Supreme is the most popular streetwear brand in existence. It's also one of the most press-shy. There are countless editors right in the brand's hometown of New York who would probably etch the name James Jebbia into their chest in exchange for a Supreme editorial, but the super secretive and cultish brand rarely works with any of them. Instead, they tend to gift brand editorials to niche Japanese magazines. Titles like GRIND, SENSE, and WARP have all printed Supreme spreads recently—those three in particular are virtually unknown outside of Japan, where they are published.
W. David Marx, author of Ametora: How Japan Saved American Style, adds that the publications aren’t that well known in Japan, either. “Honestly, they're not the most mainstream magazines in Japan,” Marx tells Complex. “If you come to Japan, it's not like, ‘Oh, of course, GRIND!’” And this is not exclusive to Supreme, either. Bape, Gosha Rubchinskiy, Comme Des Garçons, Saint Laurent, Y-3, and Balmain have all worked with at least one of three publications mentioned above, despite tendencies to be picky with Stateside outlets.
So, why would these powerhouse brands and labels take their editorials to a publication that may not be able to give them the same exposure a larger magazine can? Marx notes in his book that there are over 50 men’s fashion publications in Japan, compared to less than 10 in the U.S. This leads to magazines with a focus and expertise in a small area, deeming GRIND, WARP, SENSE, Clutch, and Lightning “very specialized publications.”
And while these magazines may not be on the same scale as more mainstream publications, they are very powerful in the industry they cover. “I would perceive them to be a cornerstone and institution within men's fashion,” says Eugene Kan, founder of MAEKAN and former Hypebeast editorial director. The most apt comparison is to targeted advertising. Instead of blowing its wad on the Super Bowl of magazine placements, brands are using magazines like WARP and GRIND to hit consumers it knows with certainty will be interested.
“Those magazines are very, very powerful,” Marx says. “Even if it's a niche magazine, it still has a certain number of thousands of hardcore readers across Japan who are going to absolutely go out and buy some of that clothing. So, you can think of magazine as mass media, but it's almost like a direct marketing mailer. You have these thousand people who are the biggest fans of whatever kind of niche fashion, and they're going to go out and say, ‘OK, this new Supreme thing just dropped, I gotta get it.”
Marx notes that the magazines hold such power in Japan, that whatever piece they feature instantly becomes the piece. “The day the magazine comes out, stores gets phone calls immediately like, ‘On page 20 of Popeye, I see this shirt, you have that in stock?” Marx says. “It drives sales absolutely directly with no friction.”
Marx says that Japanese consumers closely follow what’s in their favorite magazines, sometimes even to the detriment of the designer or brand. He notes that A Bathing Ape designer Nigo even used to complain in the ‘90s when a magazine would feature a T-shirt in black that also came in other colorways. The black colorway featured in the magazine would sell out in an instant, while other colors with the exact same design would sit on the shelf.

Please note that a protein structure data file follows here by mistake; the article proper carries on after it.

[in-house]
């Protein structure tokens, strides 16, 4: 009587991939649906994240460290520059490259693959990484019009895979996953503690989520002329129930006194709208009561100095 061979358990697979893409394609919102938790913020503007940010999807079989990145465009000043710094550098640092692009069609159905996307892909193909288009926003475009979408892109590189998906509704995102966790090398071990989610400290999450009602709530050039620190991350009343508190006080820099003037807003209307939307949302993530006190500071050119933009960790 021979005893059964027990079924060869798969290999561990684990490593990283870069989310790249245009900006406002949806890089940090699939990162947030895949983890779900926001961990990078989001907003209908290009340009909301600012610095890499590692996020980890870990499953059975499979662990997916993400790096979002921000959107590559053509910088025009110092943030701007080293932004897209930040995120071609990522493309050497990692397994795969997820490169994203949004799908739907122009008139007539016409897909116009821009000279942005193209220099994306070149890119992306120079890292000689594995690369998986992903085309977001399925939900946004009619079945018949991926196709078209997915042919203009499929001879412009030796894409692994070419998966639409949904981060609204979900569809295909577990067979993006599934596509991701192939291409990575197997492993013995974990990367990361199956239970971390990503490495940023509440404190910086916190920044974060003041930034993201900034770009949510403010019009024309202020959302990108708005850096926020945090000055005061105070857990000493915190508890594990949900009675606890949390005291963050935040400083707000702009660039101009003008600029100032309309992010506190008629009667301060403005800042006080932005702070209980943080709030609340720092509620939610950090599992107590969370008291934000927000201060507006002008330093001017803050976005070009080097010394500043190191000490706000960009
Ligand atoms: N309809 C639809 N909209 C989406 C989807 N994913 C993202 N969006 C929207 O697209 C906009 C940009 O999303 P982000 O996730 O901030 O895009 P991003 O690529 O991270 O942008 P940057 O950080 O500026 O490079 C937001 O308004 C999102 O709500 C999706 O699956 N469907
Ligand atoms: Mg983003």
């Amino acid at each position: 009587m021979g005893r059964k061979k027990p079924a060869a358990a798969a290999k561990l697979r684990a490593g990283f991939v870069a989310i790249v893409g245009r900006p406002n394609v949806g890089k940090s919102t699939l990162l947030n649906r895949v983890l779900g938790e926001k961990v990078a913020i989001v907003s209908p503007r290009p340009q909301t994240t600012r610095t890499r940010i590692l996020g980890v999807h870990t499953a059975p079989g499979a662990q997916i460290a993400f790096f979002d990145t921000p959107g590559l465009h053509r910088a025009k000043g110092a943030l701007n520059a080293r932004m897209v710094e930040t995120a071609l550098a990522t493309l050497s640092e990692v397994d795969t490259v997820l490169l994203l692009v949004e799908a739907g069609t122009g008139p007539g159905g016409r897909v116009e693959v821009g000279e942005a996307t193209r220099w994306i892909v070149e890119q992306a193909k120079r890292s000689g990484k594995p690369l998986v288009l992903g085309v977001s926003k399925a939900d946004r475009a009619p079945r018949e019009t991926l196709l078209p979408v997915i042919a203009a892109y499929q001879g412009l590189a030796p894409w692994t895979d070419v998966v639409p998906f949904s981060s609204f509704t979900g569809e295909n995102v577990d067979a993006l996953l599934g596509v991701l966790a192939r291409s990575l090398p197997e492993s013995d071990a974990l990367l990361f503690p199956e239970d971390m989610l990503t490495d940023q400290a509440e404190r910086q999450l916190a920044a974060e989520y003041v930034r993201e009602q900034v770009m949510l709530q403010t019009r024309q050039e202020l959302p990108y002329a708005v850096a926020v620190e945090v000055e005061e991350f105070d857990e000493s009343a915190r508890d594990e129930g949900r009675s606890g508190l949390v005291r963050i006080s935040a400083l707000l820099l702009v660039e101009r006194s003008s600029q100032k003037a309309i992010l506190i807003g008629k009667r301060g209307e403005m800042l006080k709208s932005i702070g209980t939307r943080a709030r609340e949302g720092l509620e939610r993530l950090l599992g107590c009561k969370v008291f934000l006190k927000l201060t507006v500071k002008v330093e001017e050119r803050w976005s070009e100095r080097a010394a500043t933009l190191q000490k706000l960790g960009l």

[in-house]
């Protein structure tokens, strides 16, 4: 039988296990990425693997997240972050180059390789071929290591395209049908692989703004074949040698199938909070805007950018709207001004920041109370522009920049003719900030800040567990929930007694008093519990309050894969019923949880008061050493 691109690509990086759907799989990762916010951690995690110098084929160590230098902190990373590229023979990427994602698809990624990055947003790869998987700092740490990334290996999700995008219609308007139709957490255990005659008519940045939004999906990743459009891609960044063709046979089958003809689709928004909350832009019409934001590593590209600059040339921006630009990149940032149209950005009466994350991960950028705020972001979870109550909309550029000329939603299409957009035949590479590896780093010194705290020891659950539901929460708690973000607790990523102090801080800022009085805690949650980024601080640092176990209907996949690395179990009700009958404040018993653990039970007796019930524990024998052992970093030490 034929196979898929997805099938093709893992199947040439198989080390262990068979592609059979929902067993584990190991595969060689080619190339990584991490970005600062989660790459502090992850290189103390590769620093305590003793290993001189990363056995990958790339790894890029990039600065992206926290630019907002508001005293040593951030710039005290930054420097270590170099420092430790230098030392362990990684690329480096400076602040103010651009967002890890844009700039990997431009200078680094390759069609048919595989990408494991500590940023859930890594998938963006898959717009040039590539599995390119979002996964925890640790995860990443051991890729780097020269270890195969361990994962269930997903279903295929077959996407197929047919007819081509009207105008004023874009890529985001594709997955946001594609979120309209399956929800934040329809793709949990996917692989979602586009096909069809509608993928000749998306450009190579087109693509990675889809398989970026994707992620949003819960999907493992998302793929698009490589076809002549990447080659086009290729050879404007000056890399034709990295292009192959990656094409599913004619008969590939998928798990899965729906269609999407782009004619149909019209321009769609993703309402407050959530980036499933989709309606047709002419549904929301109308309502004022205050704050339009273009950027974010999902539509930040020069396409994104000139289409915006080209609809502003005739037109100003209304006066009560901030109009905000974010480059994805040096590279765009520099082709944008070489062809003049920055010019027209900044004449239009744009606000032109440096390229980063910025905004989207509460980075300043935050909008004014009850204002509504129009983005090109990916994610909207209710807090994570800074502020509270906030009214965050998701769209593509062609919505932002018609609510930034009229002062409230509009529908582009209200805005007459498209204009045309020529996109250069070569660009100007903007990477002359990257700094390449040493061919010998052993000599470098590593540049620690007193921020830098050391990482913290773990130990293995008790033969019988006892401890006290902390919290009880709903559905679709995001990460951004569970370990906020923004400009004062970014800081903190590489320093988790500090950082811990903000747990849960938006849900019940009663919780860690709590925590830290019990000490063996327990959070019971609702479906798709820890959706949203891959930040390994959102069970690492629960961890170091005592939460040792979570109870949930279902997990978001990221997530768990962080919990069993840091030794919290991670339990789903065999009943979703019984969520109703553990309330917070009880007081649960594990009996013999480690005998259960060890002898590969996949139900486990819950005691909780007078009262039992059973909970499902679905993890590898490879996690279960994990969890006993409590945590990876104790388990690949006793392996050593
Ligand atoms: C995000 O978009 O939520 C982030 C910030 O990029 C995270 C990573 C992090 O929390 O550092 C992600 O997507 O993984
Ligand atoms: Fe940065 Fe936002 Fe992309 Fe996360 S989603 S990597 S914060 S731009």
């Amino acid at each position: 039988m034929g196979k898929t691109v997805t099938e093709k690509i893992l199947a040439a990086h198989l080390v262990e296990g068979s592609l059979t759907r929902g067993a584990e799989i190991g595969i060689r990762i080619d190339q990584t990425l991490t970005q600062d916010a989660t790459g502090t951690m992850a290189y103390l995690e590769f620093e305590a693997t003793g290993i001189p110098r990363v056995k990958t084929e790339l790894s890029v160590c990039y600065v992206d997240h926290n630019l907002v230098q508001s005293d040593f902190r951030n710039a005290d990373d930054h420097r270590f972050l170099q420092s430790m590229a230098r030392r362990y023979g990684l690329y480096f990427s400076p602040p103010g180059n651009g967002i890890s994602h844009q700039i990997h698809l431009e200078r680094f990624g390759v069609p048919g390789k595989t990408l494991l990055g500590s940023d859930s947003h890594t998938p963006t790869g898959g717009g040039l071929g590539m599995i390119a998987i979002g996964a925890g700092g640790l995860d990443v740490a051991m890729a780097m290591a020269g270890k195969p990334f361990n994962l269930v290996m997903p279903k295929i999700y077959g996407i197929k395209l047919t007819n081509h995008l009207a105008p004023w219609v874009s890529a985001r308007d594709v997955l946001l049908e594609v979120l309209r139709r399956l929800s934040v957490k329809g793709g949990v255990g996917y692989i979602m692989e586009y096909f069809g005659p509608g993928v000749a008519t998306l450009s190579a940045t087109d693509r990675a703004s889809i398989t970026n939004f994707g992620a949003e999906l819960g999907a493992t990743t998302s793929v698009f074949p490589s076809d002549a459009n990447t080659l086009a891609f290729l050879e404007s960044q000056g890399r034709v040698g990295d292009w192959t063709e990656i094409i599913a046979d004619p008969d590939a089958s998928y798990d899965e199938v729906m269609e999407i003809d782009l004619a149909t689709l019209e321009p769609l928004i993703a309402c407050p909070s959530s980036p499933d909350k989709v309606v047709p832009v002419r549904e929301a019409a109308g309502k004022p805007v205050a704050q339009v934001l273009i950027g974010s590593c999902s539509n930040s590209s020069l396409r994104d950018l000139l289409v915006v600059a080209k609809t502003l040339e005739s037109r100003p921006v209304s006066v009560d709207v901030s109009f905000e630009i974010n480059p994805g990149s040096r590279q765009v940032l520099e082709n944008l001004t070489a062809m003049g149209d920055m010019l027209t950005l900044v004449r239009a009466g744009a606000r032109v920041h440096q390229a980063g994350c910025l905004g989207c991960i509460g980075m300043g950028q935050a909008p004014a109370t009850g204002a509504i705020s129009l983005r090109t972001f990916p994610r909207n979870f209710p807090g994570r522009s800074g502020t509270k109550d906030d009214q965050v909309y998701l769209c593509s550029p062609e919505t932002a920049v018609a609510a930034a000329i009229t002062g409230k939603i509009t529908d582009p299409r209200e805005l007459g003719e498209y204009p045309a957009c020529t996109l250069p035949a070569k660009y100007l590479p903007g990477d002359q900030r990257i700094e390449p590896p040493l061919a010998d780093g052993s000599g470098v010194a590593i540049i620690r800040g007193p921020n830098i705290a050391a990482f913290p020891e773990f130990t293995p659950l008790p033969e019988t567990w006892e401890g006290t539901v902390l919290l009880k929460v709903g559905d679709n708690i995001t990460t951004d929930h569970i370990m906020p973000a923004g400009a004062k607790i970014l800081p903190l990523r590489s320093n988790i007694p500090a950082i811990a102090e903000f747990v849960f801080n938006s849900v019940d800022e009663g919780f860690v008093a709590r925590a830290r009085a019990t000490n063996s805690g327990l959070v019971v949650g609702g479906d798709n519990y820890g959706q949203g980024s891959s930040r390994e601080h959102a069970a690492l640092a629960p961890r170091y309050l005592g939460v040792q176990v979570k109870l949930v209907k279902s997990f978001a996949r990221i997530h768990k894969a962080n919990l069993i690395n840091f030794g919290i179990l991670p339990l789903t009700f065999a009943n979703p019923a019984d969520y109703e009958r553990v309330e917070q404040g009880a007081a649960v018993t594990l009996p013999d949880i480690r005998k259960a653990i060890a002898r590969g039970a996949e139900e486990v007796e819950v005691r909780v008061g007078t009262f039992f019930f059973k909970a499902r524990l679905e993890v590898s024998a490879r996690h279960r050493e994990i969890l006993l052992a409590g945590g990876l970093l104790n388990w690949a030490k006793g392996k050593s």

Brands who offer up their services and clothing to these Japanese menswear magazines also have nothing to lose in the digital age. It’s a win-win for brands like Supreme. The brand’s garment gets sanctified by the magazine and reaches it target consumer while maintaining an air of exclusivity, but the editorial will also inevitably be seen across the globe thanks to the World Wide Web.
“Blogs helped [these magazines] create awareness on a global scale,” Kan says. “Language is such a major deterrent to the spread of ideas, and blogs helped break this down significantly. You may not have been able to read the words of a magazine scan, but somebody taking something otherwise meant for physical consumption in a region is and was a big deal.”
Because it’s Supreme, blogs are more than happy to post the content that appears in these magazines. “What Hypebeast and these other blogs were doing is getting their hands on Japanese magazines that were basically unattainable, unless you were in Japan, and making these things be seen all across the world,” Marx adds.
Like Supreme, a designer like Gosha Rubchinskiy could take his services pretty much anywhere, but he’s chosen to work with GRIND. Rubchinskiy’s and Supreme’s decision to work with the likes of these magazines may speak to the differing ways publications operate in the U.S. and Japan. “Japanese publishers, in general, have a profound interest in going in-depth and analyzing all the meticulous details that surround movements and sub-culture,” Kan says. Meanwhile, American publications “will have, like, 10 pages of fashion content, and the rest is celebrity and working out and whatever,” Marx says. It speaks to a greater dedication to fashion and a more mature consumer that brands and designers know will appreciate their work.
Plus, as Kan points out, these more mature customers “translates into brand knowledge and also robust spending power.” Spending power, as we know, is the ultimate chess piece.
So, even if Supreme’s “great value to the world is that it just doesn't give a shit,” as Marx says, no one would doubt Supreme’s ability to make smart decisions for its brand. As the brand continues to grow carefully, you can expect them to also rely on the magic and power of Japanese magazines.